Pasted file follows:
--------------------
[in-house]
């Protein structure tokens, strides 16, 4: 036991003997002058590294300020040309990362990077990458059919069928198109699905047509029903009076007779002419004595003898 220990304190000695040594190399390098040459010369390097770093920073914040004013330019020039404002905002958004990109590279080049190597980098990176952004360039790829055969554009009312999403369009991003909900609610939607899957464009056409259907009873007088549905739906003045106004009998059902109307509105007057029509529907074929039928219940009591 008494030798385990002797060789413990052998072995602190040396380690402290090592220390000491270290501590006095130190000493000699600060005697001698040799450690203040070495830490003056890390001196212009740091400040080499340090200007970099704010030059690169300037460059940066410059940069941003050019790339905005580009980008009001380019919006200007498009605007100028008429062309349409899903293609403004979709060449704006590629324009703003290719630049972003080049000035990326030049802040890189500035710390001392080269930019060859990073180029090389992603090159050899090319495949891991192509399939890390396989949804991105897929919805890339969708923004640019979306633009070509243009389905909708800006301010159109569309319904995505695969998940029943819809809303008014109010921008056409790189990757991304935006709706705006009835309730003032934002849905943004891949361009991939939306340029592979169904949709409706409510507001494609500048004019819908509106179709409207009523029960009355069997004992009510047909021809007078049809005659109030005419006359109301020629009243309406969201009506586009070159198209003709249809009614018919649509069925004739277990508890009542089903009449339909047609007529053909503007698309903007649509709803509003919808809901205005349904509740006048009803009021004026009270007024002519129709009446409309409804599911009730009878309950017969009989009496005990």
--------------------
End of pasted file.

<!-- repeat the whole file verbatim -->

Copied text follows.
[in-house]
């Protein structure tokens, strides 16, 4: 036991003997002058590294300020040309990362990077990458059919069928198109699905047509029903009076007779002419004595003898 220990304190000695040594190399390098040459010369390097770093920073914040004013330019020039404002905002958004990109590279080049190597980098990176952004360039790829055969554009009312999403369009991003909900609610939607899957464009056409259907009873007088549905739906003045106004009998059902109307509105007057029509529907074929039928219940009591 008494030798385990002797060789413990052998072995602190040396380690402290090592220390000491270290501590006095130190000493000699600060005697001698040799450690203040070495830490003056890390001196212009740091400040080499340090200007970099704010030059690169300037460059940066410059940069941003050019790339905005580009980008009001380019919006200007498009605007100028008429062309349409899903293609403004979709060449704006590629324009703003290719630049972003080049000035990326030049802040890189500035710390001392080269930019060859990073180029090389992603090159050899090319495949891991192509399939890390396989949804991105897929919805890339969708923004640019979306633009070509243009389905909708800006301010159109569309319904995505695969998940029943819809809303008014109010921008056409790189990757991304935006709706705006009835309730003032934002849905943004891949361009991939939306340029592979169904949709409706409510507001494609500048004019819908509106179709409207009523029960009355069997004992009510047909021809007078049809005659109030005419006359109301020629009243309406969201009506586009070159198209003709249809009614018919649509069925004739277990508890009542089903009449339909047609007529053909503007698309903007649509709803509003919808809901205005349904509740006048009803009021004026009270007024002519129709009446409309409804599911009730009878309950017969009989009496005990």